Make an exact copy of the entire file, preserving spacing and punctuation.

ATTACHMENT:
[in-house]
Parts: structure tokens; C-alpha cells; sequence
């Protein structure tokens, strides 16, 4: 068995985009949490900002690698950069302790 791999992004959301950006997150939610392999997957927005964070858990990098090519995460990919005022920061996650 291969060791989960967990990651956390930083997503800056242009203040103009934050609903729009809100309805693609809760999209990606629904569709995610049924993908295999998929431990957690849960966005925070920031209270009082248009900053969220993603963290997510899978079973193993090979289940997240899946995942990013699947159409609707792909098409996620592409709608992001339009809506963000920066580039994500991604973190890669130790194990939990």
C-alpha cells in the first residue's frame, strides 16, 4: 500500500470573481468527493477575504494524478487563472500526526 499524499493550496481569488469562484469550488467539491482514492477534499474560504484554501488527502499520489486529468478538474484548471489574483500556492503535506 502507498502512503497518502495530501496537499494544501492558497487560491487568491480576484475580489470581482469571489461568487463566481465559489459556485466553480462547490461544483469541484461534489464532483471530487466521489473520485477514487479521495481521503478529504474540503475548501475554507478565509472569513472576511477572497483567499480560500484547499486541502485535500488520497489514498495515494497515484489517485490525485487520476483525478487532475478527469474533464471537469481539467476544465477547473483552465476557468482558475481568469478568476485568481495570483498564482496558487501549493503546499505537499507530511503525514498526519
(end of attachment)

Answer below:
[in-house]
Parts: structure tokens; C-alpha cells; sequence
């Protein structure tokens, strides 16, 4: 068995985009949490900002690698950069302790 791999992004959301950006997150939610392999997957927005964070858990990098090519995460990919005022920061996650 291969060791989960967990990651956390930083997503800056242009203040103009934050609903729009809100309805693609809760999209990606629904569709995610049924993908295999998929431990957690849960966005925070920031209270009082248009900053969220993603963290997510899978079973193993090979289940997240899946995942990013699947159409609707792909098409996620592409709608992001339009809506963000920066580039994500991604973190890669130790194990939990």
C-alpha cells in the first residue's frame, strides 16, 4: 500500500470573481468527493477575504494524478487563472500526526 499524499493550496481569488469562484469550488467539491482514492477534499474560504484554501488527502499520489486529468478538474484548471489574483500556492503535506 502507498502512503497518502495530501496537499494544501492558497487560491487568491480576484475580489470581482469571489461568487463566481465559489459556485466553480462547490461544483469541484461534489464532483471530487466521489473520485477514487479521495481521503478529504474540503475548501475554507478565509472569513472576511477572497483567499480560500484547499486541502485535500488520497489514498495515494497515484489517485490525485487520476483525478487532475478527469474533464471537469481539467476544465477547473483552465476557468482558475481568469478568476485568481495570483498564482496558487501549493503546499505537499507530511503525514498526519